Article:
The Dangerous Age eBook

This eBook from the Gutenberg Project consists of approximately 106 pages of information about The Dangerous Age.

Later on, when I have had time to rest a little, I shall be delighted to hear from you; although I foresee that five-sixths of the letters will be about your children, and the remaining sixth devoted to your husband—­whereas I would rather it was all about yourself, and our dear town, with its life and strife.  I have not taken the veil; I may still endure to hear echoes of all the town gossip.

If you were here, you would ask what I proposed to do with myself.  Well, dear Lillie, I have not left my frocks nor my mirror behind me.  Moreover, time has this wonderful property that, unlike the clocks, it goes of itself without having to be wound up.  I have the sea, the forest; my piano, and my house.  If time really hangs heavy on my hands, there is no reason why I should not darn the linen for Torp!

Should it happen by any chance—­which God forbid—­that I were struck dead by lightning, or succumbed to a heart attack, would you, acting as my cousin, and closest friend, undertake to put my belongings in order?  Not that you would find things in actual disorder; but all the same there would be a kind of semi-order.  I do not at all fancy the idea of Richard routing among my papers now that we are no longer a married couple.

With every good wish,
              Your cousin,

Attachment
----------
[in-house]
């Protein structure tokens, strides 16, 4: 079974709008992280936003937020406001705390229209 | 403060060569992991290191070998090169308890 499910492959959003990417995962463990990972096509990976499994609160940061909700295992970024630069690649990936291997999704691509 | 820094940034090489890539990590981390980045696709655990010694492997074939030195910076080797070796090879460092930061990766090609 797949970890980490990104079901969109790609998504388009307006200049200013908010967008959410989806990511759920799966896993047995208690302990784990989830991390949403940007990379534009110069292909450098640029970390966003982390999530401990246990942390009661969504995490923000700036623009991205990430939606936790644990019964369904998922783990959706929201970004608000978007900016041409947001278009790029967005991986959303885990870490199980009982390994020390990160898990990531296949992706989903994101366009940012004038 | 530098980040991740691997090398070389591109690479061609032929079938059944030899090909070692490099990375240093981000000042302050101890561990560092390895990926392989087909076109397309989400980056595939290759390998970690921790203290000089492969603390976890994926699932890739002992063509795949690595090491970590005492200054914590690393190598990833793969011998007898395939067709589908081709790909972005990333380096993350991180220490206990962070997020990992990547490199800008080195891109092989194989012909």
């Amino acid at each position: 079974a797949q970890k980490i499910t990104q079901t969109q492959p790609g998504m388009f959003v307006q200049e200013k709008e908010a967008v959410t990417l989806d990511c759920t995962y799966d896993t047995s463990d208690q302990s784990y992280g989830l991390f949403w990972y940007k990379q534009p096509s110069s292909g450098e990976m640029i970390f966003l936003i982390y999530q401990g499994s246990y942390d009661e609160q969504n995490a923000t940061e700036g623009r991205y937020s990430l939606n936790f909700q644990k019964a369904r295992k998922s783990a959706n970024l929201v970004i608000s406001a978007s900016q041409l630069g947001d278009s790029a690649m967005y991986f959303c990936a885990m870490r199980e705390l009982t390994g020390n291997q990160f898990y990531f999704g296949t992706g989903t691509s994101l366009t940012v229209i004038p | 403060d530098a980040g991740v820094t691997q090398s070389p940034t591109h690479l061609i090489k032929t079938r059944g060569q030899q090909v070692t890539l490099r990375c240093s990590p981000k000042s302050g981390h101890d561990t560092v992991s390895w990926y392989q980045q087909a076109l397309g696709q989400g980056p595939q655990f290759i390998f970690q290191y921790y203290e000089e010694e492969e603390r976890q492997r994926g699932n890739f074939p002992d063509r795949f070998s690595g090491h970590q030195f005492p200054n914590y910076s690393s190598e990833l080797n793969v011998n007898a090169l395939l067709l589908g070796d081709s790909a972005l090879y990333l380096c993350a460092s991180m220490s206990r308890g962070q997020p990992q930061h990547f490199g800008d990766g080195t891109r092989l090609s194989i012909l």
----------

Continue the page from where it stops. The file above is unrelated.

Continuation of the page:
ELSIE LINDTNER.

MY DEAR, KIND FRIEND, AND FORMER HUSBAND,

Is there not a good deal of style about that form of address?  Were you not deeply touched at receiving, in a strange town, flowers sent by a lady?  If only the people understood my German and sent them to you in time!

For an instant a beautiful thought flashed through my mind:  to welcome you in this way in every town where you have to stay.  But since I only know the addresses of one or two florists in the capitals, and I am too lazy to find out the others, I have given up this splendid folly, and simply note it to my account as a “might-have-been.”

Shall I be quite frank, Richard?  I am rather ashamed when I think of you, and I can honestly say that I never respected you more than to-day.  But it could not have been otherwise.  I want you to concentrate all your will-power to convince yourself of this.  If I had let myself be persuaded to remain with you, after this great need for solitude had laid hold upon me, I should have worried and tormented you every hour of the day.

Dearest and best friend, there is some truth in these words, spoken by I know not whom:  “Either a woman is made for marriage, and then it practically does not matter to whom she is married, she will soon understand how to fulfil her destiny; or she is unsuited to matrimony, in which case she commits a crime against her own personality when she binds herself to any man.”

Apparently, I was not meant for married life.  Otherwise I should have lived happily for ever and a day with you—­and you know that was not the case.  But you are not to blame.  I wish in my heart of hearts that I had something to reproach you with—­but I have nothing against you of any sort or kind.

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The Dangerous Age from Project Gutenberg. Public domain.
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